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Carbon farming is the process of changing agricultural practices to increase the levels of carbon in the soil and reduce greenhouse gas emissions. This type of regenerative agriculture prioritizes soil health.
Simply put, it’s farmers implementing agronomic practices that solve challenges while increasing carbon in the soil or decreasing emissions. By adding these practices to your operation, you can earn carbon credits through carbon programs. Businesses will buy those credits to offset the emissions they can’t reduce, which means you get paid for implementing those practice changes. That is carbon farming—growing your existing crops with new practices to create new revenue that benefits the environment and your operation.
The three main practice changes that experts rally around include:
- Cover crops
- Reducing tillage
- Improving nutrient application efficiency
These three practices are well-researched and their effectiveness at drawing down, or sequestering, carbon is published in peer-reviewed literature. That means, we know it works. While sequestering carbon can add a new revenue stream to your operation, it can also help you build healthier soils.
Tom Lawler is a Regenerative Agronomist with Indigo. “The beauty of being able to put carbon in the soil is pretty simple. It dials back down to how plants were designed to work,” he says. Drawing down carbon is key for photosynthesis, but it has many benefits that affect the stability of your soils and your profits such as:
Better Soil Structure
Carbon in the soil leads to improved soil structure. Water and air can better infiltrate, which means the field can store water more effectively. “All in all, we create a better sponge that holds water for when our cash crops need it for later on in the growing season when we hit some of those dry spells,” Lawler explains. Making the soil more stable between those wet and dry periods makes your operation more resilient to the weather—one of the key stressors farmers face.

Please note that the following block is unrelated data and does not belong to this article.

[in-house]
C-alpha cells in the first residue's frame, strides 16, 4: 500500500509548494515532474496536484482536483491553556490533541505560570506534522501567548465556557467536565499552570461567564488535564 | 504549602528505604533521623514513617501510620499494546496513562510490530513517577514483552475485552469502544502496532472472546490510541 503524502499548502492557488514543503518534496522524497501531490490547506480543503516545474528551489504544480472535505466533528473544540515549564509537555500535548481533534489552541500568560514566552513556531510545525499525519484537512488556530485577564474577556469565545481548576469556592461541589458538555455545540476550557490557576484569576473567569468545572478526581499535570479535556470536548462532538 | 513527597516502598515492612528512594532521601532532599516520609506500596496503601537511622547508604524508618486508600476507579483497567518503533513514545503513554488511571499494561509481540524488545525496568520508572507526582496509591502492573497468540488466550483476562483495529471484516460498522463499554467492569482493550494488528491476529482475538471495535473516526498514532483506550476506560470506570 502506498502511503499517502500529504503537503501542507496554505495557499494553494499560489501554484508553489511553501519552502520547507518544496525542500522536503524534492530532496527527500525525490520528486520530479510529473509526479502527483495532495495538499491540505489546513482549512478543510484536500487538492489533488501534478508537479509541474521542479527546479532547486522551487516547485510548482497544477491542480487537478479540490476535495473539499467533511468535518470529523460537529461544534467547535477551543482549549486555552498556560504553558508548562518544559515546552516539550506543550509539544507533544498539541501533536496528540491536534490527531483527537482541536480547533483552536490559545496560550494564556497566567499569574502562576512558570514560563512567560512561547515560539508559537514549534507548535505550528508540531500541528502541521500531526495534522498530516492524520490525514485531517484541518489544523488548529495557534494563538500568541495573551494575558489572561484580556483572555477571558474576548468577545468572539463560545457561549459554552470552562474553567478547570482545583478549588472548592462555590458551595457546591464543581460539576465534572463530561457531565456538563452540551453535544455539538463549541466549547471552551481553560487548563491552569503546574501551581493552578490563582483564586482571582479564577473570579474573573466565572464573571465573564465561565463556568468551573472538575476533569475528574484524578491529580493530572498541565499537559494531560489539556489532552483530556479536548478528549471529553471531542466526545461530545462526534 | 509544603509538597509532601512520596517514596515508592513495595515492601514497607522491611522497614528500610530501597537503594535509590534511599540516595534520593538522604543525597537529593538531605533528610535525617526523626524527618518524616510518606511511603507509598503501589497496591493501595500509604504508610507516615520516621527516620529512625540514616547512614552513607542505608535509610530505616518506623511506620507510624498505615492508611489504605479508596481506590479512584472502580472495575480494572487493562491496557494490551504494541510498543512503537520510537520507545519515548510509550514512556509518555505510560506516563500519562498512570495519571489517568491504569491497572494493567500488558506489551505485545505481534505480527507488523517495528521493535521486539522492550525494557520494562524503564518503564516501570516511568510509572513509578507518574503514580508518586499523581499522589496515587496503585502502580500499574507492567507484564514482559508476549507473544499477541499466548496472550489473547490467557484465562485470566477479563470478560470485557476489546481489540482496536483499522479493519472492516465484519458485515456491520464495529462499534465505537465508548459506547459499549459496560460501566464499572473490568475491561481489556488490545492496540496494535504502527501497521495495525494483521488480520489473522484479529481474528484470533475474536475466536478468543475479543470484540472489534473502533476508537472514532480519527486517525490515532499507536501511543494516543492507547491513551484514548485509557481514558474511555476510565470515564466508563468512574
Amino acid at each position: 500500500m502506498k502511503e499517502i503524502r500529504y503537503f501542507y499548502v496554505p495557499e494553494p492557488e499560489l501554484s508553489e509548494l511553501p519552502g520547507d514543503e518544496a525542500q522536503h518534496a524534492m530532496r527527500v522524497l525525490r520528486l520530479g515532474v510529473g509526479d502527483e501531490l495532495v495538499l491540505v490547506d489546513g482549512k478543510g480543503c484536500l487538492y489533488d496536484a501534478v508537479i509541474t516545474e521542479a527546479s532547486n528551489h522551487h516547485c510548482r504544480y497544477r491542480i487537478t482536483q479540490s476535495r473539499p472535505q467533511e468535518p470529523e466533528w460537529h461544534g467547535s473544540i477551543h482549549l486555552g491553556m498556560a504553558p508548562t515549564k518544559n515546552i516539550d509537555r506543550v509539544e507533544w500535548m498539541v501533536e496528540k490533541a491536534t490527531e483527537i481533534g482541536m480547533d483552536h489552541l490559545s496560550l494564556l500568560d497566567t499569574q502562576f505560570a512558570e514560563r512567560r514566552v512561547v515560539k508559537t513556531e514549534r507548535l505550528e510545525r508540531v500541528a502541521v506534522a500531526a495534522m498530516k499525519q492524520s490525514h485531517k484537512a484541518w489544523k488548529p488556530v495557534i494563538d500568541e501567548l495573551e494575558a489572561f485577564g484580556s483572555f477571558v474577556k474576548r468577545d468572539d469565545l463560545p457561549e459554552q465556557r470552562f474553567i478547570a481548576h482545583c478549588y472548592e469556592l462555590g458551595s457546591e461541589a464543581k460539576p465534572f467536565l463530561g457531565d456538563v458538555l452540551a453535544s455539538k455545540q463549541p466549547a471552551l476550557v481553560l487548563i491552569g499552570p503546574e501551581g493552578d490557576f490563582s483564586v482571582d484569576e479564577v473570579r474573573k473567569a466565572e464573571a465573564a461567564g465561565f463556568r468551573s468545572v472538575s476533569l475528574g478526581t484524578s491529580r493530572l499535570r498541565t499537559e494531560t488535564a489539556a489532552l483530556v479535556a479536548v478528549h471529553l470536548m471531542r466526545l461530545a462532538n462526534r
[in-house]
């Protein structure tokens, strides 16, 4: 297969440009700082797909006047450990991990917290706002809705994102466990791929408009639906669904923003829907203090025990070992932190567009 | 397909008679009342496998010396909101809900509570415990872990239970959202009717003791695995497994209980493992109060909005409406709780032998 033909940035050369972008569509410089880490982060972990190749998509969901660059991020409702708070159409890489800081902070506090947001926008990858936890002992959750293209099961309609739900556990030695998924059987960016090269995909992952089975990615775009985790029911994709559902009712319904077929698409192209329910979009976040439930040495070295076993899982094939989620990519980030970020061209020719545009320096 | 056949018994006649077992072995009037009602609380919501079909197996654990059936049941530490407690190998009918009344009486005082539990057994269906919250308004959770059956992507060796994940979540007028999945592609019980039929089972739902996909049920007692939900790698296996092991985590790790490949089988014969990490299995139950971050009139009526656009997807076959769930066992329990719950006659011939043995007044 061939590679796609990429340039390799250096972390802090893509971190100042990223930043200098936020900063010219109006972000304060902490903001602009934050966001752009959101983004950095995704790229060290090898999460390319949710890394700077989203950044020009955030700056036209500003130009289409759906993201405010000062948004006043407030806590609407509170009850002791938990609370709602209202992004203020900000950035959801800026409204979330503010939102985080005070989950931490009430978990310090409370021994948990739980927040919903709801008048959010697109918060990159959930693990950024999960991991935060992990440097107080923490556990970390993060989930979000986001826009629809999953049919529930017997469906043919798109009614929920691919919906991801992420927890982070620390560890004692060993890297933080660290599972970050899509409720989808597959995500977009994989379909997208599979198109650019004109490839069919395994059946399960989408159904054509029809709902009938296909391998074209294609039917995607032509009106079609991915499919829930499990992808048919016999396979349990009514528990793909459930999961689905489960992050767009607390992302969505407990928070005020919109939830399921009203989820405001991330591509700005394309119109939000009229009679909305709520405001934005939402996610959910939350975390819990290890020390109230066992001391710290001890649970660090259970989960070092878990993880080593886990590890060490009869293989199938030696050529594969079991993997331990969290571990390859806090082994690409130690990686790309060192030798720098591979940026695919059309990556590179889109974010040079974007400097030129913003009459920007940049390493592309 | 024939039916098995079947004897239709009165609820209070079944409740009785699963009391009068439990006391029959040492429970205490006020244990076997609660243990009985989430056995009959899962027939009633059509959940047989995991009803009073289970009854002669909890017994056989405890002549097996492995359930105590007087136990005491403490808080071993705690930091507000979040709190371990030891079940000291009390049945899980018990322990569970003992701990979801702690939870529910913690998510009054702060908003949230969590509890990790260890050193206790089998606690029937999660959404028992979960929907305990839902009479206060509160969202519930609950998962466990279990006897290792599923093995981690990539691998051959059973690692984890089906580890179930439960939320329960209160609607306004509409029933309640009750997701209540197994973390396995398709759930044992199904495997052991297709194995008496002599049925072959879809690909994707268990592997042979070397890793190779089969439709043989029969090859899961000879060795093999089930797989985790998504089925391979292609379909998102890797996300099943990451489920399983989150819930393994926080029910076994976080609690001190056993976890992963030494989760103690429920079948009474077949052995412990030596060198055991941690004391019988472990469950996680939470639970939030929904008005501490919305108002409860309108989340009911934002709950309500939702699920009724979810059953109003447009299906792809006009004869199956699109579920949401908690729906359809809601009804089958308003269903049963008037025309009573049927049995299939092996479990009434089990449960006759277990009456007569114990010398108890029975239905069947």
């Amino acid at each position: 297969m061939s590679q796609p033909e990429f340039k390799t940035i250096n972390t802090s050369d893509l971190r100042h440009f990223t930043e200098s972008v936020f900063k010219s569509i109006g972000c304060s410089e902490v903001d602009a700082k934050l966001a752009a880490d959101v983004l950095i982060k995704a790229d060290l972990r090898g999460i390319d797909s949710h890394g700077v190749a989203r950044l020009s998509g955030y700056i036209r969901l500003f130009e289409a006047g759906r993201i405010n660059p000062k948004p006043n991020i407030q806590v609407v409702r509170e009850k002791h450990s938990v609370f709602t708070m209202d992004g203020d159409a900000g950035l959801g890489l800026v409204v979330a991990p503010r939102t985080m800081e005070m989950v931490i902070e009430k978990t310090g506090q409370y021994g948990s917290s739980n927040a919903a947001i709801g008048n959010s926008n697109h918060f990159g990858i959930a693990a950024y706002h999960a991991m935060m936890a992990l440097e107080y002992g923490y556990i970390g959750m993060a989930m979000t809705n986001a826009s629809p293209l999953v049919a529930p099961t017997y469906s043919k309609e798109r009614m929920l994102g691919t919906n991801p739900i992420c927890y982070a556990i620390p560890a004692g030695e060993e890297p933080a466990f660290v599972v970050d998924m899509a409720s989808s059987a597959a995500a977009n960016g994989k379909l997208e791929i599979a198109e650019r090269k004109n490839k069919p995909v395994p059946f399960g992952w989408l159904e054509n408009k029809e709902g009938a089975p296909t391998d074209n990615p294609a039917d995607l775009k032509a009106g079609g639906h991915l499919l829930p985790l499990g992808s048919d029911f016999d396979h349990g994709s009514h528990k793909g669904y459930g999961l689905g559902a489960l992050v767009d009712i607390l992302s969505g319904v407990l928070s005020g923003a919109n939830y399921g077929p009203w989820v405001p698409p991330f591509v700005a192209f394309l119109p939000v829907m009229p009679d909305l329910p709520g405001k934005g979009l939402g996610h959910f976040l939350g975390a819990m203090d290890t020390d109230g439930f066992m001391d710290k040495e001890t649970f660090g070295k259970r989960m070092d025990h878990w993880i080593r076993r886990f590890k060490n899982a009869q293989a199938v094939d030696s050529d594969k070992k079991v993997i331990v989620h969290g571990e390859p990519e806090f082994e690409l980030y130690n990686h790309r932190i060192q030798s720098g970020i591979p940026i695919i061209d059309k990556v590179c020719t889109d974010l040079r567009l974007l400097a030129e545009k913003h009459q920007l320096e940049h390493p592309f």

Increasing carbon also helps you decrease costs. When farmers reduce tillage, they’re also reducing the number of passes they have to make in a field, reducing fuel, labor, and equipment costs. Nutrient management can also reduce fertilizer costs by having carefully timed nutrient applications and honing in on nutrient placement to apply optimal amounts of nitrogen fertilizer. Over time, both practices free up money and time.
If weeds, water, or pests cause problems on your farm, cover crops can help you take control. Cover crops are planted between cash crops to cover the soil. They can smother out weeds, keep pests away, enhance water availability and slow erosion. Different cover crops do different things. If you’re interested in trying cover crops and want help getting started, check out Indigo’s Cover Crop Selection Tool.
Securing the future
All the benefits mentioned above culminate in having healthier soils that can be productive for years to come. “We’re also seeing that we’re enhancing the quality of the soil and leaving a legacy behind for the next generation of improved soil from where we started,” Lawler explains. But it’s not just the soil that is improved through carbon farming. Generating quality credits that businesses want adds to the operation’s financial diversity. Carbon farming means making changes that make your whole operation healthier and more resilient.